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Daily weather conditions this autumn. March was warmer than normal, April cooler than normal….

Happy gardening 🙂

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78 thoughts on “Tree Dahlia

  1. This story of the-tree-dahlia-that-could has made me smile! What beautiful blooms from a plant I’ve never encountered. I’m also grinning at the idea of you with your blanket protecting it during a hail storm. 🙂

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  2. Kismet! It was meant to be. I loved this plant when I first saw a picture of it on-line but the NorCal mail order nursery that sells it warned that it didn’t do well in wind, of which I have plenty on a daily basis, so I passed on it. Your tale leads me to wonder if I should give it a try.

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    • Thanks Kris! They are definitely worth a try, in LA you might have to cut it back as there are no frosts, but the only other thing I would say to get this plant going is that it needs a fair bit of summer/early autumn water in the lead-up to flowering…

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    • Thanks Julie – the thermometer has a little recording system for min and max which I can save as a .txt file to be imported into programs like excel (which make it look a lot prettier than a series of numbers and commas). I don’t know if it is up to the World Meteorological standards, but it seems reasonably close to the local weather station 🙂

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  3. How lucky you are! I’ve grown this for many years and only in one rather mild fall/winter did I get buds but the frost beat the flowers. I finally got tired of cleaning up all of the stalks in the spring and let other plants take over the spot.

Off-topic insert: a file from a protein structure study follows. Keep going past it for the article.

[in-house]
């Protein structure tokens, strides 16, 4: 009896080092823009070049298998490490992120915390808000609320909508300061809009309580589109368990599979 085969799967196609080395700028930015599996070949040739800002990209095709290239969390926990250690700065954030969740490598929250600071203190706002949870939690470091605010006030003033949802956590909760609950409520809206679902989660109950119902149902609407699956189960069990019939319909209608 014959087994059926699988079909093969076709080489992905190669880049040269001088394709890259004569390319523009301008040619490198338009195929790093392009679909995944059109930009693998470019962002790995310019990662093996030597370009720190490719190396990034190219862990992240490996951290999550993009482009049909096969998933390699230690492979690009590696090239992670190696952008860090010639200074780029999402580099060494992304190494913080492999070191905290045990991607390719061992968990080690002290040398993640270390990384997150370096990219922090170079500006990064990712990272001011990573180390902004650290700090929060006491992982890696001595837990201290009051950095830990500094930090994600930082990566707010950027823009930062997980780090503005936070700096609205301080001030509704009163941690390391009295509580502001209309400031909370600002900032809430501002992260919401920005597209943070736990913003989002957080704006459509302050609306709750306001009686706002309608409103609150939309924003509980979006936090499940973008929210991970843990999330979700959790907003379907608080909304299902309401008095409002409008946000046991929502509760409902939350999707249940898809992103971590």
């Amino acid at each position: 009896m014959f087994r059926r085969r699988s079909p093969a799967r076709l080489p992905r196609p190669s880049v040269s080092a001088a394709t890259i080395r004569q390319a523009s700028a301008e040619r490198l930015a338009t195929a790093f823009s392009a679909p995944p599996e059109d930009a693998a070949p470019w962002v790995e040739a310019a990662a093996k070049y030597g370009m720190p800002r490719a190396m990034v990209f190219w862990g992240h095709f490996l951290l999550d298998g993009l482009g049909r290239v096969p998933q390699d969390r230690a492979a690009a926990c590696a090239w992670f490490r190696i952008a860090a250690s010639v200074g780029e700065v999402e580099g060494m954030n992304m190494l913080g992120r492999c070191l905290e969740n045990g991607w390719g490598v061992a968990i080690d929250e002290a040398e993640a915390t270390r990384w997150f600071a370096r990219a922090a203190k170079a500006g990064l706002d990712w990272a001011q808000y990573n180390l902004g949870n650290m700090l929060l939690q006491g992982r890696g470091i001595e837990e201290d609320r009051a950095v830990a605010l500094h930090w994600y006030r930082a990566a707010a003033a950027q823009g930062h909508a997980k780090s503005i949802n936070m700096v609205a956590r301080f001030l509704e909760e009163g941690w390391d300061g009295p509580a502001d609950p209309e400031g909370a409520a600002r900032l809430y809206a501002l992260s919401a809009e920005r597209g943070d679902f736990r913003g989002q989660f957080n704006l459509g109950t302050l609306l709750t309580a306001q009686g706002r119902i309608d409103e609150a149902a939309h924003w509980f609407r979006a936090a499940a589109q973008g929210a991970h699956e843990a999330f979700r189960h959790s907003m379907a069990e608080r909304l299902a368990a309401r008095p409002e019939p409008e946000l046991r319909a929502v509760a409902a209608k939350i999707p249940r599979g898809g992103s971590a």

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    • Thanks Peter – it should have had the flowers knocked off it with the first frost – I guess the trick is to have it in a due south-facing position under a tall tree!

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  4. That’s awesome that it flowered for you! I’m jealous… every year I get so close that I can see the petals peeking out from the buds, but the very next day I always get a killing frost! Congratulations! I hope the slugs don’t get it next year.

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    • Thanks Justin! I thought it would have been finished off after the -2C/28F frost, but it survived unscathed – but any grown in the open all turned black the next day. They are forecasting showers this week, which means that the frosts should stay away and I may just get to see the whole plant in bloom!

      Liked by 1 person

    • Thanks sweetk8 – this one might be a fluke as we should normally have had a few frosts by now…I’ll have to see how it holds up later this month, but they re-shoot each spring once they are cut down.

      Liked by 1 person

  5. Your dedication has been rewarded, Matt; I don’t think I would have been outside in a hailstorm to protect a plant, that said a friend of mine, here, grew one and when it flowered we were all immediately summoned to see it before a frost which had been forecast could destroy it.

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  6. Wonderful! I love your story of the tree Dahlia (especially after I heard about your hail protection antics!) and well done you for finding just the right spot that it loves. I hope it keeps going for a while longer so those other buds open and look forward to seeing more photos.

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  7. That is great, no commitment necessary. Tree Dahlia is a new plant to me – a friend from California was here over the weekend and said he wanted one- I thought it was one of those Dinnerplate things! Thanks for the pictures, I would not have guessed that was a Dahlia at all.